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Professor cancels speech at BYU, says school limits religious freedom of LDS students

Professor cancels speech at BYU, says school limits religious freedom of LDS students
Posted at 8:57 PM, Oct 07, 2015
and last updated 2015-10-07 23:51:15-04

PROVO, Utah -- A California professor canceled his speech at Brigham Young University after learning about a school policy he believes violates religious freedom.

"The whole point of an academic community is to be a bastion of free thought: That's why we have universities," said Mark Juergensmeyer, a professor of global studies and sociology at the University of California, Santa Barbara.

Tuesday, Juergensmeyer was scheduled to speak at BYU for the International Law and Religion Symposium. One of many panelists, Juergensmeyer was to discuss how violence has impacted freedom of religion in parts of the world. But he changed his mind over the weekend.

Saturday, Juergensmeyer received an email from the group, FreeBYU. The organization, composed of students and alumni, sent all the speakers for the event a notice about the university's policy regarding Mormons who leave the faith. While students are welcome to convert to Mormonism, those who enroll as members of the LDS Church face expulsion if they choose to leave it.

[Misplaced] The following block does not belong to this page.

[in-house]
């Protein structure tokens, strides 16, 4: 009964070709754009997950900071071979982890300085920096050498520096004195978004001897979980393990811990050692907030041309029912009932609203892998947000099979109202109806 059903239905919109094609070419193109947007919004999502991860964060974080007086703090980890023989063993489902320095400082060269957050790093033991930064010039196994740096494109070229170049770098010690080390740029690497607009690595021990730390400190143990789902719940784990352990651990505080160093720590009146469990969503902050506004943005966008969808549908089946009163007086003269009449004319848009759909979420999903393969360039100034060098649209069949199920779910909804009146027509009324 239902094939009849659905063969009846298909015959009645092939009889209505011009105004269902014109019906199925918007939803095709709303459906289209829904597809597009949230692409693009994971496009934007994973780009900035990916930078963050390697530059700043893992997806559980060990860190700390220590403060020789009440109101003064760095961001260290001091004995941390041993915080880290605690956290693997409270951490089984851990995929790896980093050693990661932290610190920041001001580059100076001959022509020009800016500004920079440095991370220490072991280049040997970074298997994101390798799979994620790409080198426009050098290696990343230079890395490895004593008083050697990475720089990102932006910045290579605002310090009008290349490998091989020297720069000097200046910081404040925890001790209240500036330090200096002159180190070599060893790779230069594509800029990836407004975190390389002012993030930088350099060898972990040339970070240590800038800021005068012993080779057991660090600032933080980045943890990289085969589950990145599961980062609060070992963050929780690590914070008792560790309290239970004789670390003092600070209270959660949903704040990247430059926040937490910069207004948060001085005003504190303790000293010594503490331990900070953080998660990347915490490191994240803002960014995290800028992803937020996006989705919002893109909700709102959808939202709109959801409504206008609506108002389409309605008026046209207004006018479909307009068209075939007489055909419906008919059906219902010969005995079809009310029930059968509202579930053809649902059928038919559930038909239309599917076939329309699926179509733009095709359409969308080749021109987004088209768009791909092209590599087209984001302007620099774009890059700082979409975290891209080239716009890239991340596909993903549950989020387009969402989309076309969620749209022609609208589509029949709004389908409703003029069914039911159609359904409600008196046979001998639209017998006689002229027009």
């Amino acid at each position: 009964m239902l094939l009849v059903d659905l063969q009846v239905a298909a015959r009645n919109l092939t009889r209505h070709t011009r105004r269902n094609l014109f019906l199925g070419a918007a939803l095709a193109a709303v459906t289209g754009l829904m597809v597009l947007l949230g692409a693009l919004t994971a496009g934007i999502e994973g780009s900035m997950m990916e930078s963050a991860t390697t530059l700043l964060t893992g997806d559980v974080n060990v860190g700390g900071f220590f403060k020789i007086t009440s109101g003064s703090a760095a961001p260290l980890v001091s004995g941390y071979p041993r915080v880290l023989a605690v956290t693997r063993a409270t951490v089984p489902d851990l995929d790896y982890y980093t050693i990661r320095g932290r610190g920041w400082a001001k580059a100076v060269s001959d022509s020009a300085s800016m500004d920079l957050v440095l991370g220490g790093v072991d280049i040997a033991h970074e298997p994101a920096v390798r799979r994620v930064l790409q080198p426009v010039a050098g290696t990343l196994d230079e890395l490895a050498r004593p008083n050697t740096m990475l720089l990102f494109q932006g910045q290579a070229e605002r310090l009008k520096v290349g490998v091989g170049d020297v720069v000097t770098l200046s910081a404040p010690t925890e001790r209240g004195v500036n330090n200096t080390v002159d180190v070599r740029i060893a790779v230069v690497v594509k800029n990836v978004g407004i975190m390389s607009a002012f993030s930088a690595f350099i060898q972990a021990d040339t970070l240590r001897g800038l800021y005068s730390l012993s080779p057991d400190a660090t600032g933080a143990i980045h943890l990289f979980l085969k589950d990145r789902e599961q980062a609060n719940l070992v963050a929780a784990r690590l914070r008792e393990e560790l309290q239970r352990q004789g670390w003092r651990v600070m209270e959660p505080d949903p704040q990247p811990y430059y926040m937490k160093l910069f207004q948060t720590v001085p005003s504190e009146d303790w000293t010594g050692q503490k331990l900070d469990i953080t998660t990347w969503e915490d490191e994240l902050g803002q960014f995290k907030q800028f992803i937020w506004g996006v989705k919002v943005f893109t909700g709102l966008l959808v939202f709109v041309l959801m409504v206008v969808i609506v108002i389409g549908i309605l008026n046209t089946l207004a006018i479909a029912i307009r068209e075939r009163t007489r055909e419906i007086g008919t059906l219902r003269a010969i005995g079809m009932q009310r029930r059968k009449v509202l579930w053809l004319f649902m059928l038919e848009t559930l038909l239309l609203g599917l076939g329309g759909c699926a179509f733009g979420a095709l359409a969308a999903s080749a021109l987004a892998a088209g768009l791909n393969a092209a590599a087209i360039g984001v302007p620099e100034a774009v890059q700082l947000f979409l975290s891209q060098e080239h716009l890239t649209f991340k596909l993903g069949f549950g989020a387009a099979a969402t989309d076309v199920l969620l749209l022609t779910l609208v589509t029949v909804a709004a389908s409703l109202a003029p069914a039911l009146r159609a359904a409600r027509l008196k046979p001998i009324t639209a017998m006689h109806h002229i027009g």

"This is not about what you do," explained Juergensmeyer. "It's about what you think, about what you believe, and that seems to me that is a real affront to academic freedom."

In an email to the university staff on Sunday, Juergensmeyer explained why he would no longer be attending the event.

He wrote, "it would be hypocritical of me to participate in a conference in which the issue of religious liberty is paramount when the institution sponsoring it fundamentally violates this principle in its policies towards Mormon students."

BYU Senior Arthur Castleton feels the same.

"It's validating to know that I'm not the only person who thinks that this is an issue," Castleton said.

Castleton has worked with FreeBYU over the last few years. He said many students, including himself, have questioned their faith while at school, however, they live in fear of expulsion if they express their concerns.

"Of course it's legal for BYU to expel students based on their beliefs," said Castleton. "But the question is, is it moral for them to do so?”

In response to Juergensmeyer's concerns, BYU spokeswoman Carri Jenkins released the following statement:

"Higher Education in the United States is made up of a diverse collection of colleges and universities with distinct and unique missions. Institutional diversity is highly valued in American higher education and is protected by federal law. BYU is very open and clear about its mission as a religious institution.

Prior to entering BYU, all students agree to uphold the BYU Honor Code. BYU’s website pertaining to the honor code explicitly states the principles students are expected to follow. For members of The Church of Jesus Christ of Latter-day Saints this includes following the values and standards of their religion. Because of covenants and commitments members of the LDS Church have made, they can no longer remain in good honor code standing if they choose to formally disaffiliate from the LDS Church."

All students must be in good honor code standing to graduate, to receive a diploma, and to have the degree posted. All of this is explained on BYU’s website and in the application process for admission to the university."